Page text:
Alexander Fraser
49th (Hertfordshire)
Regiment of Foot

A son of Peter Fraser Sr. b 1789 in Fort Augustus, Invernesshire, Scotland. At age 18, he is a drummer in the 10th Royal Veteran Battalion, arriving in Quebec in 1807. Transferred to 49th Regiment of Foot in 1810 as Private. By 1813, he is a Sergeant, serving in the 49th Regiment of Foot, under General Vincent in the Niagara Frontier.

Many historians cite the Battle of Stoney Creek as a turning point in the War of 1812, when General Vincent, under pressure of his troops being annihilated, due to lack of ammunition, food and supplies, authorized a surprise night attack on the more than 2,000 American troops. At a crucial moment, Major Charles Plenderleath, Fraser’s commanding officer, called for volunteers to seize the American guns before they could be reloaded. Sergeant Alexander Fraser and his brother Peter, were the first to volunteer. In the mayhem that followed, Major Plenderleath was shot, and as Fraser was bandaging his wounds, the US General Chandler appeared, thinking he was among his own troops. Alexander Fraser seized the opportunity, took him prisoner and presented Chandler’s sword to Major Plenderleath. A few moments later, the US General Winder appeared, and again Fraser seized the moment and took him prisoner also, thus leaving the US troops without  their commanding officers.

The following day, Lieutenant James FitzGibbons stated in his report of the Battle of Stoney Creek:

“Generals Chandler and Winder were taken and secured. One of them in the act of presenting his pistol at a young man, Sergt. Fraser of the 49th Regiment, when the Sergt, raised his fusee and said, ‘If you stir, Sir, you die.’ The General took his word for it and threw down his pistol and sword, saying, ‘I am your prisoner.'”

On 13th July, 1813, The Commander of the Forces was pleased to make the following appointments:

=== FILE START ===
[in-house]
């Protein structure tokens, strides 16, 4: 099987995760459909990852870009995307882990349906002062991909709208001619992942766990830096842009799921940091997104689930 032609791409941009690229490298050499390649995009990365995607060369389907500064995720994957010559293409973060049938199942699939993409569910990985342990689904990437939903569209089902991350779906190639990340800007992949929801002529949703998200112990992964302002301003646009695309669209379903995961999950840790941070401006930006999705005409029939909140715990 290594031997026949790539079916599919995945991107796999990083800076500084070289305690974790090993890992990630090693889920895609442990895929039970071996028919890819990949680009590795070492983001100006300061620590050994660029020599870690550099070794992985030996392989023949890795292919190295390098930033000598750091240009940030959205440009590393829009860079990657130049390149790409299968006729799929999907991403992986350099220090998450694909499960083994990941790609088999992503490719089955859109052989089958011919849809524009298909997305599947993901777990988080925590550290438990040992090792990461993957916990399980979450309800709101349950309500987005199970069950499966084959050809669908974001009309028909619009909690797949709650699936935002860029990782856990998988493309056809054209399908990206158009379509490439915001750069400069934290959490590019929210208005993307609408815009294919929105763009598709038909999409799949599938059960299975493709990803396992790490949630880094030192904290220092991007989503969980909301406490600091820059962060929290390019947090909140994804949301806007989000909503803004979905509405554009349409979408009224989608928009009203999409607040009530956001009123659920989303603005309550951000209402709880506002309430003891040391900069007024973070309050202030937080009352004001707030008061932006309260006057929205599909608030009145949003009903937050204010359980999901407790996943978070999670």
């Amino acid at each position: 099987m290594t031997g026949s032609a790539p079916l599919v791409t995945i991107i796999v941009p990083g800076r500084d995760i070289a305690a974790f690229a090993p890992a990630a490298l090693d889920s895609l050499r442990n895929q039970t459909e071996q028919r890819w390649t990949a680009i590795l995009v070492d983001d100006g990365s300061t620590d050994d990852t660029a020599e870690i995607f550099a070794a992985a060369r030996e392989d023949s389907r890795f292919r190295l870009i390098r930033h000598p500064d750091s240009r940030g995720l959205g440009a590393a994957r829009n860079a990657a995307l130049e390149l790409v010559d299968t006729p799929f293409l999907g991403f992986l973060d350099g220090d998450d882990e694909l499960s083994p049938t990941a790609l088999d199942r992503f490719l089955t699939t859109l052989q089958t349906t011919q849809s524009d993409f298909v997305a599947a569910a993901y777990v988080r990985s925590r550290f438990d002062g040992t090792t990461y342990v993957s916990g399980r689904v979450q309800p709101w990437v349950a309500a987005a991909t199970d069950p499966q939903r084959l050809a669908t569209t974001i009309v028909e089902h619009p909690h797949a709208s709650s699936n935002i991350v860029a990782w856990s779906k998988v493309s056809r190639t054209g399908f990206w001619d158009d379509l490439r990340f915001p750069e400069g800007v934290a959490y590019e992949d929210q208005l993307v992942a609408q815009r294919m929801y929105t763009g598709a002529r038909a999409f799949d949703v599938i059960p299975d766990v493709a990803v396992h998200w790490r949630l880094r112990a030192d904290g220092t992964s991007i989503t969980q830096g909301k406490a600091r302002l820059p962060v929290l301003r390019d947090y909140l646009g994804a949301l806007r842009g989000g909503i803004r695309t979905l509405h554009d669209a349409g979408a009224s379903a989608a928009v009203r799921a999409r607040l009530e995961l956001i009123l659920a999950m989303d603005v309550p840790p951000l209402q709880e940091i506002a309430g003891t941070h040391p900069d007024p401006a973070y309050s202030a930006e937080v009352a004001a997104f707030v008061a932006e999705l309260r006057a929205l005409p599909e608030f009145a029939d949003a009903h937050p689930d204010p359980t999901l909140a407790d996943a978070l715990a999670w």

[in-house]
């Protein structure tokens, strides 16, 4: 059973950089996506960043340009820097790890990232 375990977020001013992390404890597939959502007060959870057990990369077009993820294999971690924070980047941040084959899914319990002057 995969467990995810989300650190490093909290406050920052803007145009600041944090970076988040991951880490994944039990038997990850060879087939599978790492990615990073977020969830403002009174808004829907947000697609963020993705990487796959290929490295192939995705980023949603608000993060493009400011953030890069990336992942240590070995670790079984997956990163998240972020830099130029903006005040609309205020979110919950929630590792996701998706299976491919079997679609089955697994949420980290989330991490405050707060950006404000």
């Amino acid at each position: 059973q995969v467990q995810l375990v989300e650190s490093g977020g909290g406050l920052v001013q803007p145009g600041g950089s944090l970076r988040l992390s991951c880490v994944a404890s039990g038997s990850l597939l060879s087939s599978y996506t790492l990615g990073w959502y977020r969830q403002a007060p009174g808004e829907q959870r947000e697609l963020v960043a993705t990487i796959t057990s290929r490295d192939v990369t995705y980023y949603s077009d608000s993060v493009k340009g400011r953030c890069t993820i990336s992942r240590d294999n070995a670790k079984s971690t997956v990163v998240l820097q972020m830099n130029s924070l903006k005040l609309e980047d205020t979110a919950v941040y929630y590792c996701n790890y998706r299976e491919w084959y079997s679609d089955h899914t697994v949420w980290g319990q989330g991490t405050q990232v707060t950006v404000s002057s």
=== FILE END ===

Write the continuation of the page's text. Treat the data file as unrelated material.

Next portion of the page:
“Assistant Sergeant Major Alexander Fraser, 49th Regiment, in consideration of his gallantry and good conduct, is appointed to act as Adjutant with the rank of Ensign in the New Brunswick Fencibles and is to proceed to join that Corps.”

On 24th June, 1815, Ensign Fraser was promoted to Lieutenant in the New Brunswick Fencible Infantry, and again, the records show he was advanced “without purchase.”

On 23rd February, 1816 Alexander Fraser  was released from the New Brunswick Fencibles on  half pay.

By 1820, the Alexander Fraser family was living in Drummond Township, Lanark County, a part of the Perth Military Settlement.  By 1823, Alexander had built, and was living in a fine stone house,(Annsfield), still in Drummond Township, with his wife Ann Earle, daughter of UEL,  Dr. Charles Earle.  Alexander Fraser  was very involved in the growth of the Perth Military Settlement, Justice of the Peace for some 30 years, he was active in local and provincial politics, and a Colonel in the Militia.

He is buried in the Old Burying Ground on Craig Street in Perth Ontario.

Author’s Comment

“I am not a descendant of Alexander Fraser, but my family is only the 3rd family to live in his house. I have lived here for 65 years, and during that time, have done extensive research on Alexander Fraser and his family. I feel he is most deserving of a commemorative plaque for his grave.”

[Graveside Team ed — Cemetery GPS coordinates approximate as no definitive location given.]

Veteran Summary

Alexander Fraser
Lieutenant, 49th (Hertfordshire) Regiment of Foot
Place of Birth
Fort Augustus, Invernesshire, Scotland, United Kingdom
Place of Death
Perth, ON, CAN
Died on: 10 JUL 1872
Reason: Old Age
Location of Grave
Olde Burying Grounds, Craig St
Perth, ON, CAN
Latitude: 44.89965N Longitude: -76.242067